In today's Independent, I have an interview with Simon Keenlyside, who is singing Prospero in the revival at Covent Garden of Ades's smash-hit opera The Tempest, which opens tonight. I believe he's one of today's most fascinating baritones, a man with a brain as astute and analytical as any scientist, maybe more so than some.
Some of you may remember that Keenlyside took the leading role in Lorin Maazel's 1984 at Covent Garden a couple of years ago. Now, that opera must have been among the most critically reviled creations to hit the London scene this decade, partly because Maazel was known to be funding its staging himself, partly perhaps because some people knew something that others of us didn't until we heard it. I was willing to give it a chance, but Tom and I were both so disappointed with the music that we voted with our feet at the interval. But the production team and the cast nevertheless gave that opera everything they had. The standards were world-class in every respect. One audience member has since assured me that it was the best evening he'd ever spent in the theatre.
I asked Simon Keenlyside about 1984 in the interview, but in the end decided not to include the topic in this article, since space is limited and of course we were focusing on The Tempest which is a very different kettle of Calibans. His answer was still very interesting. I don't generally include what you could call out-takes of interviews here in blogland, but under the circumstances, I will - because he found countless positive things to draw out of the experience. Here is a slightly edited transcript:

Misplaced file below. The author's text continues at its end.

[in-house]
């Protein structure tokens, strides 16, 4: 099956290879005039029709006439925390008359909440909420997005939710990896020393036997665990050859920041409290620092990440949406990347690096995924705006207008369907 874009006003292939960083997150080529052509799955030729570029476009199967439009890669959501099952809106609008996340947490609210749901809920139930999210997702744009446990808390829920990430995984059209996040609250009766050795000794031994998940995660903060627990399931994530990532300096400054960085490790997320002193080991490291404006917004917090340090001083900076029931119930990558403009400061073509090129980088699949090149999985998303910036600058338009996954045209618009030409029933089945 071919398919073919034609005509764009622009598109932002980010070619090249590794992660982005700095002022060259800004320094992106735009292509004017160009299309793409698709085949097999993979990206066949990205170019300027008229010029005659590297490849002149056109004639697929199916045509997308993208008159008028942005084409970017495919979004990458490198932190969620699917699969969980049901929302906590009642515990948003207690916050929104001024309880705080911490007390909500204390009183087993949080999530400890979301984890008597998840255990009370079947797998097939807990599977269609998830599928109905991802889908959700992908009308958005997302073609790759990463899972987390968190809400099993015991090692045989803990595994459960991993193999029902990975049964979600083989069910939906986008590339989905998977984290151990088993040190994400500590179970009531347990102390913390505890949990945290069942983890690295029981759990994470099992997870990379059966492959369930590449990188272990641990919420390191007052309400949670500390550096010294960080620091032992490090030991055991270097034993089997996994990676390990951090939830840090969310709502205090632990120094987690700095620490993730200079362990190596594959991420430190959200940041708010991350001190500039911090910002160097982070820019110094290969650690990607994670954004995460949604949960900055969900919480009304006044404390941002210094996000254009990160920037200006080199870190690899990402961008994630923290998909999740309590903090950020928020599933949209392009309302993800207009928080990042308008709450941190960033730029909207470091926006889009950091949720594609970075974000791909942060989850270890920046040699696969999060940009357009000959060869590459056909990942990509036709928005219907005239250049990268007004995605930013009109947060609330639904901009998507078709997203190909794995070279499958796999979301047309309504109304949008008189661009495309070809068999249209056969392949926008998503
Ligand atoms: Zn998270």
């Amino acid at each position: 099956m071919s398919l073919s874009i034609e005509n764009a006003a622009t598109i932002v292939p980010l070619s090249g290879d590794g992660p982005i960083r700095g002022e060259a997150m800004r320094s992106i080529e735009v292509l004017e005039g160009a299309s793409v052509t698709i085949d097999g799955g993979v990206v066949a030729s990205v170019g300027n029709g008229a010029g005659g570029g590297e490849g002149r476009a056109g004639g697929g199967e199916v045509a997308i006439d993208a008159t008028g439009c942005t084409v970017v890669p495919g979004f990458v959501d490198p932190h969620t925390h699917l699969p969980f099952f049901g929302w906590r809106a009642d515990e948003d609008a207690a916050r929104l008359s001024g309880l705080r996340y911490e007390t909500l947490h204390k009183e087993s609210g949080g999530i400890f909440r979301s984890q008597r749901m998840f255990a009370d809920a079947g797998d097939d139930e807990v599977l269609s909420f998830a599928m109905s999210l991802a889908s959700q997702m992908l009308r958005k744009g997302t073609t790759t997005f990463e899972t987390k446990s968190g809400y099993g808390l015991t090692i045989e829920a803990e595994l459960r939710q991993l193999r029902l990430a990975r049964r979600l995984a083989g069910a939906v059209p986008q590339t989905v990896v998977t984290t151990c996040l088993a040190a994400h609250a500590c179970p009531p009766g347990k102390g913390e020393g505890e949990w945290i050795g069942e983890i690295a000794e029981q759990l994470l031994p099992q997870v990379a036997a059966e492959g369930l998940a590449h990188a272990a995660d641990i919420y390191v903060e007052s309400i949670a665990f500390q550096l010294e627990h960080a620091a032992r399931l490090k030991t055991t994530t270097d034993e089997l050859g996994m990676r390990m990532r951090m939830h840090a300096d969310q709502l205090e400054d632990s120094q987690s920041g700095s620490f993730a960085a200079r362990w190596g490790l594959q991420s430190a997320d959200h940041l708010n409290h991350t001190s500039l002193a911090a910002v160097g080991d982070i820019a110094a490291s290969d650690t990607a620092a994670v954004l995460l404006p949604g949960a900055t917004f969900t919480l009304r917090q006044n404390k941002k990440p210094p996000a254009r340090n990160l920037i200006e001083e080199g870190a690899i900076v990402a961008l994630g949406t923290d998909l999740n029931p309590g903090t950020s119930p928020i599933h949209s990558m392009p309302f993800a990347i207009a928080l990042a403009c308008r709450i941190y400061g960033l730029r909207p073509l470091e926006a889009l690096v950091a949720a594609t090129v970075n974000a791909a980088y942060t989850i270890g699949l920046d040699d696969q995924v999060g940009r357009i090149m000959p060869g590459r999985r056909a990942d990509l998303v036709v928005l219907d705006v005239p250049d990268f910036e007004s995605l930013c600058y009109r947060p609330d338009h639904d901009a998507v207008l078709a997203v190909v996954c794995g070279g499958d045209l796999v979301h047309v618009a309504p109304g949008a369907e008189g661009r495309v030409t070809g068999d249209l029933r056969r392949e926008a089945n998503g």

JD: I saw you in 1984 and thought you were magnificent, but I must admit I had some problems with the piece.
SK: My job, if I accept the job, is – what’s that expression? Put up or shut up... If you’re booked to do a job, why would you want to pull the carpet out from under your own feet? If you’re on a stage, you’ve got to commit yourself 100%. And I’m not going to comment on the music, you wouldn’t expect me to of course, but I once read an old soldier saying that he always went to a man’s weaknesses through his strengths, so I’ll go as far as the strengths. I thought it was a good evening in the theatre. Whatever you think about the piece, I found a lot of worth in it and found it very enjoyable to do. Also I had Robert Lepage to deal with, which was an absolute privilege. Maazel is a brilliant man – just to be under his baton is a privilege. I’ve never seen anyone with such control, such ability to run a recipe like that and still have room in his head to talk to you. It’s great... Besides, people pay a lot of money for those tickets, and how can I argue my corner about opera, about music, if I think 'These people have paid a lot of money, they‘re in an uncertain state and we’re not committed to it?' I think most people are committed on stage, even if you didn’t like it. All of us have to take part in productions we can’t bear, we have no control but we’ve still got to give it our all...
UPDATE, 5.55pm: Over at On An Overgrown Path, Pliable casts some extremely interesting light on the background to the Gant/Wordsworth story. It seems that the political leanings and writings of the work's commissioner, R Atkinson frere, may be not irrelevant and will be highly uncomfortable, not to say repugnant, to much of the British arts community. Pliable applauds Wordsworth's decision. He may be right.